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Prenatal Inflammation Linked To Autism Risk


According to new findings published online in the journal Molecular Psychiatry (22 January 2013) and supported by the National Institute of Environmental Health Sciences (NIEHS), maternal inflammation during early pregnancy may be related to an increased risk of autism in children. The study found elevated C-reactive protein (CRP) in mothers with children who have autism. CRP is a well-established marker of systemic inflammation. Results from the study indicated that the risk of autism among children in the study was increased by 43% among mothers with CRP levels in the top 20th percentile, and by 80% for maternal CRP in the top 10th percentile.) and add to mounting evidence that an overactive immune response can alter the development of the central nervous system in the fetus.


According to the authors, elevated CRP is a signal that the body is undergoing a response to inflammation from, for example, a viral or bacterial infection, and the higher the level of CRP in the mother, the greater the risk of autism in the child. However, the authors cautioned that the results should be viewed in perspective since the prevalence of inflammation during pregnancy is substantially higher than the prevalence of autism and that the vast majority of mothers with increased CRP levels will not give birth to children with autism.


The study capitalized on a unique national birth cohort known as the Finnish Maternity Cohort (FMC), which contains an archive of samples collected from pregnant women in Finland, where serum is systematically collected during the early part of pregnancy. The FMC consists of 1.6 million specimens from about 810,000 women, archived in a single, centralized biorepository. Finland also maintains diagnoses of virtually all childhood autism cases from national registries of both hospital admissions and outpatient treatment.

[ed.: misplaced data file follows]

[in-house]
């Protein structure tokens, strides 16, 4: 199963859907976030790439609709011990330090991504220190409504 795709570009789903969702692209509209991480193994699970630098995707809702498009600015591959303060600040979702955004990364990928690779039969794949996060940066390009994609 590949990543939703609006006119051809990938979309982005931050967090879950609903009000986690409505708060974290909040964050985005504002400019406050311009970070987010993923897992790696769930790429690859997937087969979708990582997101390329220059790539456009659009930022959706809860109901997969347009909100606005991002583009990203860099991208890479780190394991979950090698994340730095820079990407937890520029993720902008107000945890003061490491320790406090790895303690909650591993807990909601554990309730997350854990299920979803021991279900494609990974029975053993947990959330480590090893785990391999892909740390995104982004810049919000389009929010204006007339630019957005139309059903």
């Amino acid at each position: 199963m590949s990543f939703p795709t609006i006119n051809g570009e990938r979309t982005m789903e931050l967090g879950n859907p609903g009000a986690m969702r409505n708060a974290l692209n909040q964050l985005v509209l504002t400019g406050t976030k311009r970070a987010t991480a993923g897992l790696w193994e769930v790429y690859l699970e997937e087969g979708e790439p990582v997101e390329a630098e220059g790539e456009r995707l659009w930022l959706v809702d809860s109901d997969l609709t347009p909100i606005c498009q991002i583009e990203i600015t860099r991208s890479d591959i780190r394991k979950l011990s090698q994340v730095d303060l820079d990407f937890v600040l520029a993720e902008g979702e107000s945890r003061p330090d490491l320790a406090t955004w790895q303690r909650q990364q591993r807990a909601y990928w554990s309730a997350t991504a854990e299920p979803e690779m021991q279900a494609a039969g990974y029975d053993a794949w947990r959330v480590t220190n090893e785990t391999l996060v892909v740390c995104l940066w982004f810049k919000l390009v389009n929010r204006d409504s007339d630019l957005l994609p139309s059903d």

The study analyzed CRP in archived maternal serum corresponding to 677 childhood autism cases and an equal number of matched controls. The findings were not explained by maternal age, paternal age, gender, previous births, socioeconomic status, preterm birth, or birth weight.


This work is expected to stimulate further research on autism, which is complex and challenging to identify causes. Future studies may help define how infections, other inflammatory insults, and the body’s immune response interact with genes to elevate the risk for autism and other neurodevelopmental disorders. Preventative approaches addressing environmental causes of autism may also benefit from additional research.


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